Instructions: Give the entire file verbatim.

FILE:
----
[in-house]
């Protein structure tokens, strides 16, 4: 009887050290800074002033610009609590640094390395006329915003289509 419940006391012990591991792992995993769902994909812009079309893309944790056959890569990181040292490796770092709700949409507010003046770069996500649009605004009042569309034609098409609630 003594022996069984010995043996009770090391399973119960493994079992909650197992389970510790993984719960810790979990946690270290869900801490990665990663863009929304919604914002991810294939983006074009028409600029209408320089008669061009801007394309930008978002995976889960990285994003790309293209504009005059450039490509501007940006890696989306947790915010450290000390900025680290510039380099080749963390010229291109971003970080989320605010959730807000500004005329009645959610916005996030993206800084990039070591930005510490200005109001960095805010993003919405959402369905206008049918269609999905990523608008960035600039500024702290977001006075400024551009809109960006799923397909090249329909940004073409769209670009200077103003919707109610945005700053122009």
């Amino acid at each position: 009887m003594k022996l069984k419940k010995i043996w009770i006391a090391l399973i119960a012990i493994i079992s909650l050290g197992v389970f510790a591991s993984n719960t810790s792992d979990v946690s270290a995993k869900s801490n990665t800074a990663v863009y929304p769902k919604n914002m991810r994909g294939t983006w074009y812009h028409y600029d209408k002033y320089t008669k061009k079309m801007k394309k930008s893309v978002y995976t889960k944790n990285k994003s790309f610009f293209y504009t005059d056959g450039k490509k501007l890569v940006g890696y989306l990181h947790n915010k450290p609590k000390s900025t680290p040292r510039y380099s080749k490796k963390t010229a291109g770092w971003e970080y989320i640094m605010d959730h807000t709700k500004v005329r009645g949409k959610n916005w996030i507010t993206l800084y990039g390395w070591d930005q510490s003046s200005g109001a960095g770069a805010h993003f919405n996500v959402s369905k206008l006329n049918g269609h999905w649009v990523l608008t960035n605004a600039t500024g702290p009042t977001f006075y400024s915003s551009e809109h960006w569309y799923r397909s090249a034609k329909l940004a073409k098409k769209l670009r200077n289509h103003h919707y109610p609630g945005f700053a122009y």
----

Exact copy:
[in-house]
């Protein structure tokens, strides 16, 4: 009887050290800074002033610009609590640094390395006329915003289509 419940006391012990591991792992995993769902994909812009079309893309944790056959890569990181040292490796770092709700949409507010003046770069996500649009605004009042569309034609098409609630 003594022996069984010995043996009770090391399973119960493994079992909650197992389970510790993984719960810790979990946690270290869900801490990665990663863009929304919604914002991810294939983006074009028409600029209408320089008669061009801007394309930008978002995976889960990285994003790309293209504009005059450039490509501007940006890696989306947790915010450290000390900025680290510039380099080749963390010229291109971003970080989320605010959730807000500004005329009645959610916005996030993206800084990039070591930005510490200005109001960095805010993003919405959402369905206008049918269609999905990523608008960035600039500024702290977001006075400024551009809109960006799923397909090249329909940004073409769209670009200077103003919707109610945005700053122009």
């Amino acid at each position: 009887m003594k022996l069984k419940k010995i043996w009770i006391a090391l399973i119960a012990i493994i079992s909650l050290g197992v389970f510790a591991s993984n719960t810790s792992d979990v946690s270290a995993k869900s801490n990665t800074a990663v863009y929304p769902k919604n914002m991810r994909g294939t983006w074009y812009h028409y600029d209408k002033y320089t008669k061009k079309m801007k394309k930008s893309v978002y995976t889960k944790n990285k994003s790309f610009f293209y504009t005059d056959g450039k490509k501007l890569v940006g890696y989306l990181h947790n915010k450290p609590k000390s900025t680290p040292r510039y380099s080749k490796k963390t010229a291109g770092w971003e970080y989320i640094m605010d959730h807000t709700k500004v005329r009645g949409k959610n916005w996030i507010t993206l800084y990039g390395w070591d930005q510490s003046s200005g109001a960095g770069a805010h993003f919405n996500v959402s369905k206008l006329n049918g269609h999905w649009v990523l608008t960035n605004a600039t500024g702290p009042t977001f006075y400024s915003s551009e809109h960006w569309y799923r397909s090249a034609k329909l940004a073409k098409k769209l670009r200077n289509h103003h919707y109610p609630g945005f700053a122009y």